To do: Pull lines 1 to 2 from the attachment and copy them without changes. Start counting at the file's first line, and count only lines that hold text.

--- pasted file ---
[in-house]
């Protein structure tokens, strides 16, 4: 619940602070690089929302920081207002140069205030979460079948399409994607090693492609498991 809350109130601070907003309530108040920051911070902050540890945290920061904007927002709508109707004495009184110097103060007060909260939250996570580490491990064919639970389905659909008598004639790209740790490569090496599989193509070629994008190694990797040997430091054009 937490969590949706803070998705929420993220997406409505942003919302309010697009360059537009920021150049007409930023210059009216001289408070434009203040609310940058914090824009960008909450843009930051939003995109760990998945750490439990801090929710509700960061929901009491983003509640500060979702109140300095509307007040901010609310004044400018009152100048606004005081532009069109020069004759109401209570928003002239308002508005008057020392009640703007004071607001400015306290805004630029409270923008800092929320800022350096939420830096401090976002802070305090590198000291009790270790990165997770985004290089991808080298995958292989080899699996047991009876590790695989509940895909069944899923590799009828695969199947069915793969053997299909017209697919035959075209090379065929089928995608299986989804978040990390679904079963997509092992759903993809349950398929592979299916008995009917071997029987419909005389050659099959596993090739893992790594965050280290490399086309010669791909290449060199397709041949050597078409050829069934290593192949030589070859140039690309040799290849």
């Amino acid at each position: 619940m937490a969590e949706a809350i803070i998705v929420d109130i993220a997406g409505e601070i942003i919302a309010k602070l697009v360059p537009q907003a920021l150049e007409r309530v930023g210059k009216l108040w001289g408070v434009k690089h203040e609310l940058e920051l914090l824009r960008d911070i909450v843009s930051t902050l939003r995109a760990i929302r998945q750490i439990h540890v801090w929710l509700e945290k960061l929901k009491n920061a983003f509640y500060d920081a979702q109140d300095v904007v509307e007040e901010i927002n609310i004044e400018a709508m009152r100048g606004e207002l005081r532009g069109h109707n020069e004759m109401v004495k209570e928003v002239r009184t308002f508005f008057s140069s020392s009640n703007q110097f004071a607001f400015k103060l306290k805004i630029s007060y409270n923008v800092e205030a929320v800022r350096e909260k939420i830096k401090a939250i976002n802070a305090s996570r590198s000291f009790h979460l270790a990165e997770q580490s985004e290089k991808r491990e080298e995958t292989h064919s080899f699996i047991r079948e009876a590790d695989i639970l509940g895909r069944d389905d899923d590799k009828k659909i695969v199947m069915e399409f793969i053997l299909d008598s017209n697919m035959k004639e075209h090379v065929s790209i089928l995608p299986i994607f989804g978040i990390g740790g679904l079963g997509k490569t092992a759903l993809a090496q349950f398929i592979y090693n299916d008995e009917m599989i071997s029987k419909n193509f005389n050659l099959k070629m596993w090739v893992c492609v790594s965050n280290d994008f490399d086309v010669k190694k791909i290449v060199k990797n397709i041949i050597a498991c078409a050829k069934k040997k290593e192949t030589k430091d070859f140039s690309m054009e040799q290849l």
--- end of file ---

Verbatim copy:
[in-house]
């Protein structure tokens, strides 16, 4: 619940602070690089929302920081207002140069205030979460079948399409994607090693492609498991 809350109130601070907003309530108040920051911070902050540890945290920061904007927002709508109707004495009184110097103060007060909260939250996570580490491990064919639970389905659909008598004639790209740790490569090496599989193509070629994008190694990797040997430091054009 937490969590949706803070998705929420993220997406409505942003919302309010697009360059537009920021150049007409930023210059009216001289408070434009203040609310940058914090824009960008909450843009930051939003995109760990998945750490439990801090929710509700960061929901009491983003509640500060979702109140300095509307007040901010609310004044400018009152100048606004005081532009069109020069004759109401209570928003002239308002508005008057020392009640703007004071607001400015306290805004630029409270923008800092929320800022350096939420830096401090976002802070305090590198000291009790270790990165997770985004290089991808080298995958292989080899699996047991009876590790695989509940895909069944899923590799009828695969199947069915793969053997299909017209697919035959075209090379065929089928995608299986989804978040990390679904079963997509092992759903993809349950398929592979299916008995009917071997029987419909005389050659099959596993090739893992790594965050280290490399086309010669791909290449060199397709041949050597078409050829069934290593192949030589070859140039690309040799290849």